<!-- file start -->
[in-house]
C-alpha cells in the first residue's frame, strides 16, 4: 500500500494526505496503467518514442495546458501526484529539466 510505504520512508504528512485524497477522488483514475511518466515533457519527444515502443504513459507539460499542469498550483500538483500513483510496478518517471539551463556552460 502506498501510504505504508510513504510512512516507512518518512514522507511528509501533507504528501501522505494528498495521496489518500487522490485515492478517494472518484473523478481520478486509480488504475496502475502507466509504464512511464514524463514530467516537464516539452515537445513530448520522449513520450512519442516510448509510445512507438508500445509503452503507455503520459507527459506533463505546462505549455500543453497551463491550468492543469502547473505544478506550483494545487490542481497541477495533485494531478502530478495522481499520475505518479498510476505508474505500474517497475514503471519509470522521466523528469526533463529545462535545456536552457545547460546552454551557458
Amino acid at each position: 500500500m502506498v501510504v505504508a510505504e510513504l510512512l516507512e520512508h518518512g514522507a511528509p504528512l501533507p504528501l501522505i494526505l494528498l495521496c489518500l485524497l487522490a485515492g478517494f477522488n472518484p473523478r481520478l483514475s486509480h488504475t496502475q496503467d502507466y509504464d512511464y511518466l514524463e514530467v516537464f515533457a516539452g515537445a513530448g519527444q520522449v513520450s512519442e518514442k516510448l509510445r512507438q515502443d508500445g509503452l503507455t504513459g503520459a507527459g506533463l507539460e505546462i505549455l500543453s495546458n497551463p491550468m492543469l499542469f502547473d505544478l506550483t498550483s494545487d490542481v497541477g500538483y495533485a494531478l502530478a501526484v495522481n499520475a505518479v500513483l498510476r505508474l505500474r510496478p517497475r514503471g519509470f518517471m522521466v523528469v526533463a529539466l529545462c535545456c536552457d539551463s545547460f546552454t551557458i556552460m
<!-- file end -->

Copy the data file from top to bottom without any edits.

[in-house]
C-alpha cells in the first residue's frame, strides 16, 4: 500500500494526505496503467518514442495546458501526484529539466 510505504520512508504528512485524497477522488483514475511518466515533457519527444515502443504513459507539460499542469498550483500538483500513483510496478518517471539551463556552460 502506498501510504505504508510513504510512512516507512518518512514522507511528509501533507504528501501522505494528498495521496489518500487522490485515492478517494472518484473523478481520478486509480488504475496502475502507466509504464512511464514524463514530467516537464516539452515537445513530448520522449513520450512519442516510448509510445512507438508500445509503452503507455503520459507527459506533463505546462505549455500543453497551463491550468492543469502547473505544478506550483494545487490542481497541477495533485494531478502530478495522481499520475505518479498510476505508474505500474517497475514503471519509470522521466523528469526533463529545462535545456536552457545547460546552454551557458
Amino acid at each position: 500500500m502506498v501510504v505504508a510505504e510513504l510512512l516507512e520512508h518518512g514522507a511528509p504528512l501533507p504528501l501522505i494526505l494528498l495521496c489518500l485524497l487522490a485515492g478517494f477522488n472518484p473523478r481520478l483514475s486509480h488504475t496502475q496503467d502507466y509504464d512511464y511518466l514524463e514530467v516537464f515533457a516539452g515537445a513530448g519527444q520522449v513520450s512519442e518514442k516510448l509510445r512507438q515502443d508500445g509503452l503507455t504513459g503520459a507527459g506533463l507539460e505546462i505549455l500543453s495546458n497551463p491550468m492543469l499542469f502547473d505544478l506550483t498550483s494545487d490542481v497541477g500538483y495533485a494531478l502530478a501526484v495522481n499520475a505518479v500513483l498510476r505508474l505500474r510496478p517497475r514503471g519509470f518517471m522521466v523528469v526533463a529539466l529545462c535545456c536552457d539551463s545547460f546552454t551557458i556552460m